Rethinking How We Measure Companies on Social and Environmental Impact

A new framework offers a broader, more effective approach to assessing both the internal and external aspects of a company’s social and sustainability performance.

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The COVID-19 pandemic, the war in Ukraine, and the ongoing climate crisis have put a spotlight on the central role businesses can play in tackling global challenges. We need companies to step up and help solve social and environmental problems at scale — for the sake of the economy as well as people and the planet.

Yet one of the incentives companies have for being more socially and environmentally active — shareholder influence — is limited by existing approaches for assessing a company’s social and environmental performance. The predominant frameworks are too narrow and fail to fully address key stakeholder concerns on their own. Environmental, social, and governance (ESG) assessments focus on internal operational matters, such as labor relations and supply chain sustainability, but don’t fully consider the impact that a company’s products or services can have on outside stakeholders. Impact investing, in contrast, focuses on external issues, such as whether products and services address the needs of the poor, but it overlooks internal considerations, such as how companies treat their employees.

In reality, a company’s social and environmental impact is multifaceted. Consider Tesla, which builds electric vehicles that significantly reduce emissions across their life cycles but faces questions about its labor practices. From an impact-investing perspective, the company might achieve high marks, but it rates lower from an ESG standpoint, with neither framework capturing the whole picture. As a result, frustration with both approaches is mounting: Tesla’s recent removal from the S&P 500 ESG Index prompted CEO Elon Musk to describe ESG ratings as “an outrageous scam,” while criticism of impact investing has pushed some large asset managers to tone down the language of their impact funds and rebrand them.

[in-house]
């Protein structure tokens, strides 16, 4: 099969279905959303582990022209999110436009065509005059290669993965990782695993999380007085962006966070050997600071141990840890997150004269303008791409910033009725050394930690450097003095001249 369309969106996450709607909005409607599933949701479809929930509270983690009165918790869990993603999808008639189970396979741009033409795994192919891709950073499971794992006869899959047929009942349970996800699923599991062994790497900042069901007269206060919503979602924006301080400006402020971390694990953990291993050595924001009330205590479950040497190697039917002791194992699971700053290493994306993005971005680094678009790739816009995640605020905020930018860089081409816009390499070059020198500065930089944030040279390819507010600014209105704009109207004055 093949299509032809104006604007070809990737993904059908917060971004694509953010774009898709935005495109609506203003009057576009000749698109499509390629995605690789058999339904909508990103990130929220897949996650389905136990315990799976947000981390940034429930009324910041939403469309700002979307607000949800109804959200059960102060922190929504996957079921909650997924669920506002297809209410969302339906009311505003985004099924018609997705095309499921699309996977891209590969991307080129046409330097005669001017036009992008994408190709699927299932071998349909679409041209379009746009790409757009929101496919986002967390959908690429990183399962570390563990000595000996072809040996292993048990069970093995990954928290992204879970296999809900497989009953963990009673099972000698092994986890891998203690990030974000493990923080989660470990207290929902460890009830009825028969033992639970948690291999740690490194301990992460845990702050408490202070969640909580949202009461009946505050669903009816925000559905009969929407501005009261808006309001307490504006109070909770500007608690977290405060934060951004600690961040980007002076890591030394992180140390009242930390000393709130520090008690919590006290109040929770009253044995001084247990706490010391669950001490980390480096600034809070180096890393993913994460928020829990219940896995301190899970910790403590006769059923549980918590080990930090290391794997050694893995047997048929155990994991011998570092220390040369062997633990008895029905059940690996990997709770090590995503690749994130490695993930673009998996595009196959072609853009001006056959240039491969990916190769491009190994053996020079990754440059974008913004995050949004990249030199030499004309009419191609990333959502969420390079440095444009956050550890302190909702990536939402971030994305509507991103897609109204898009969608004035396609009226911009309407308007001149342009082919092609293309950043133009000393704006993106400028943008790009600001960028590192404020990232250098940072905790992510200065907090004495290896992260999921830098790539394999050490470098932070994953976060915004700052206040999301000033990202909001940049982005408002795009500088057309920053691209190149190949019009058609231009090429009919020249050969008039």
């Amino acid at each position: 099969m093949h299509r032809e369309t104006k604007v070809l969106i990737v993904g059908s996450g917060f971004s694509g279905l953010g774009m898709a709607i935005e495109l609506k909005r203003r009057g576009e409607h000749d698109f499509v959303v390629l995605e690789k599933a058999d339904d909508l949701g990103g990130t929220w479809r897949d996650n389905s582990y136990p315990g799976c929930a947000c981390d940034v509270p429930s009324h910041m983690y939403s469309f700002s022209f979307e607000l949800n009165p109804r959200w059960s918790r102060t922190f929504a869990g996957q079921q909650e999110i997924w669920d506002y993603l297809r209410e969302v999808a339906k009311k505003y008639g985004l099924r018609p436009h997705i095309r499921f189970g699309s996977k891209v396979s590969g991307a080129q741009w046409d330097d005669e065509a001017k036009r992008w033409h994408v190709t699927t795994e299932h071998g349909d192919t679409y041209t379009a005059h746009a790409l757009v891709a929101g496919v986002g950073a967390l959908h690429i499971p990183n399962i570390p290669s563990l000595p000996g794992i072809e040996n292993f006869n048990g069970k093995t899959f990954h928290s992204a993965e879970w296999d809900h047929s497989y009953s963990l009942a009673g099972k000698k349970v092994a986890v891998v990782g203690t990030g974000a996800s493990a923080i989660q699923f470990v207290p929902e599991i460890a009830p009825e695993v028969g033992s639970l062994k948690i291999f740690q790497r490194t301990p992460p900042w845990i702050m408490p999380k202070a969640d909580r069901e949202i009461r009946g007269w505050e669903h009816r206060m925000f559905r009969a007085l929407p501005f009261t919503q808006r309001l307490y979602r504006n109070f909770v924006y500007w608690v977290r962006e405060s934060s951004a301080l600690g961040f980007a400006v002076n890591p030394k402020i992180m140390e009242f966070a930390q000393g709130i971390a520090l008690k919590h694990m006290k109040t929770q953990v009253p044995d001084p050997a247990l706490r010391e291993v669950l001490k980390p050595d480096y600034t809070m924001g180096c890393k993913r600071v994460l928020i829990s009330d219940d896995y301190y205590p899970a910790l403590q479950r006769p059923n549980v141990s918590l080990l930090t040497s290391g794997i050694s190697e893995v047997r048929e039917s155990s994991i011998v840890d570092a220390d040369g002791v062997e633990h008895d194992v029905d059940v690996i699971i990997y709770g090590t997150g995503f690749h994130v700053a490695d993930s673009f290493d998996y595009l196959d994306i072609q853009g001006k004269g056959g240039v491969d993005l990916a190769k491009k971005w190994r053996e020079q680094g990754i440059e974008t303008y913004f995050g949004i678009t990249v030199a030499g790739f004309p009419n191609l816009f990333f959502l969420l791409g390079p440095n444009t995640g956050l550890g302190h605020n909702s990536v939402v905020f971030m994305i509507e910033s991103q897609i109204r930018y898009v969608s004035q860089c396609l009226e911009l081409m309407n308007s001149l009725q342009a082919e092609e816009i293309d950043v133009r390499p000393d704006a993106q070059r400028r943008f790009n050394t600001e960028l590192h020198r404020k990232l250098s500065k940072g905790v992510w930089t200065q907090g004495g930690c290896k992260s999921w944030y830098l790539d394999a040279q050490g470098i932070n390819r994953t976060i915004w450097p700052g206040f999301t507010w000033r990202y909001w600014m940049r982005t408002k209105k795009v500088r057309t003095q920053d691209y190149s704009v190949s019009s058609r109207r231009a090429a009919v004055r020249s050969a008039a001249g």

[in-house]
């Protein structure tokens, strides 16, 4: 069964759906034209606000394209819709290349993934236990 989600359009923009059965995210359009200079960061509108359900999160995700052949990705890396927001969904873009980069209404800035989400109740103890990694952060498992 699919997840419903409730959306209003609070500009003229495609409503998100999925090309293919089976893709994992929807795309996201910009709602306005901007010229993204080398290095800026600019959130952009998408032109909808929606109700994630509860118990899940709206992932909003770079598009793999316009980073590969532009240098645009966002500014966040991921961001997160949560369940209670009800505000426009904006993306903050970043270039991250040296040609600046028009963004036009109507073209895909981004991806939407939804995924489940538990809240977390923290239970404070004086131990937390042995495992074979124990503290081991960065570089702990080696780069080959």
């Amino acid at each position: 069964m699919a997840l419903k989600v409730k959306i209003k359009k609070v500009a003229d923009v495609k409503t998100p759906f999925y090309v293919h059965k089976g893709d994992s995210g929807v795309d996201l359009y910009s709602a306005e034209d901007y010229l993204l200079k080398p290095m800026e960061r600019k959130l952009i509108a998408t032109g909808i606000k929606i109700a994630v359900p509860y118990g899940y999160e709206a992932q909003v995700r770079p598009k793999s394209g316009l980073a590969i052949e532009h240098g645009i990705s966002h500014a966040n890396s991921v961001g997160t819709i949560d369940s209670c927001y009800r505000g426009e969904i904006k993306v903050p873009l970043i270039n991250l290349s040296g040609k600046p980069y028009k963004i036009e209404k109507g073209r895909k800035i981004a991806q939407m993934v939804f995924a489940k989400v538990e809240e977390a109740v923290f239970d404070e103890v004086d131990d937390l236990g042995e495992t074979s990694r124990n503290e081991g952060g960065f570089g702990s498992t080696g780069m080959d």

It’s time for an integrated framework for assessing impact — one that accounts for both the external and internal facets of a company’s social and environmental performance. Only then can managers and investors provide accurate evaluations and influence companies to tackle complex global challenges.

An Integrated Approach to Impact

Drawing on several decades of collective experience leading and researching socially and environmentally sustainable businesses, we offer a holistic approach to assessing and benchmarking companies’ impact performance, based on four different levers a company can pull to effect social and environmental changes. While each lever is distinct, the real value comes from considering all four together.


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Comments (2)
seng yeoh
Examining the impact of internal and external factors though not something novel is still a relatively smart and likely effective way for dealing with ESG challenges and opportunities.
seng yeoh
While I appreciate the notion of “four-levers” to more comprehensively help companies to think about impact both internally and externally, there is a lot missing. The authors imply an almost “balanced scorecard approach” into thinking about social and environmental impact. However, “balanced scorecards” have long been debunked as not driving behavior inside any company and in fact having the opposite effect (free riding and optimization for what managers can control). The “four-levers” as described are thoughtful yet they are moons without a planet.  

Little matters unless the firm places the importance of environmental and social on its strategy map and has a unified definition of what “sustainability” means. And the performance evaluation of the company systematically recognizes the balance between financial outcomes, customer outcomes, employee outcomes and the larger outcomes (and externalities) mentioned. 

At some point isn't it worth asking and being honest: How many variables and factors can any leadership team in any company manage simultaneously while still solving problems for customers who supply the oxygen to keep the firm running?  The number of layers of complexity and lack of defensible standards and measurements linked to performance evaluation, healthy corporate cultures, decision rights and incentives-- are still the greatest barrier to adoption of the thinking of these authors. 
Daniel Patrick Forrester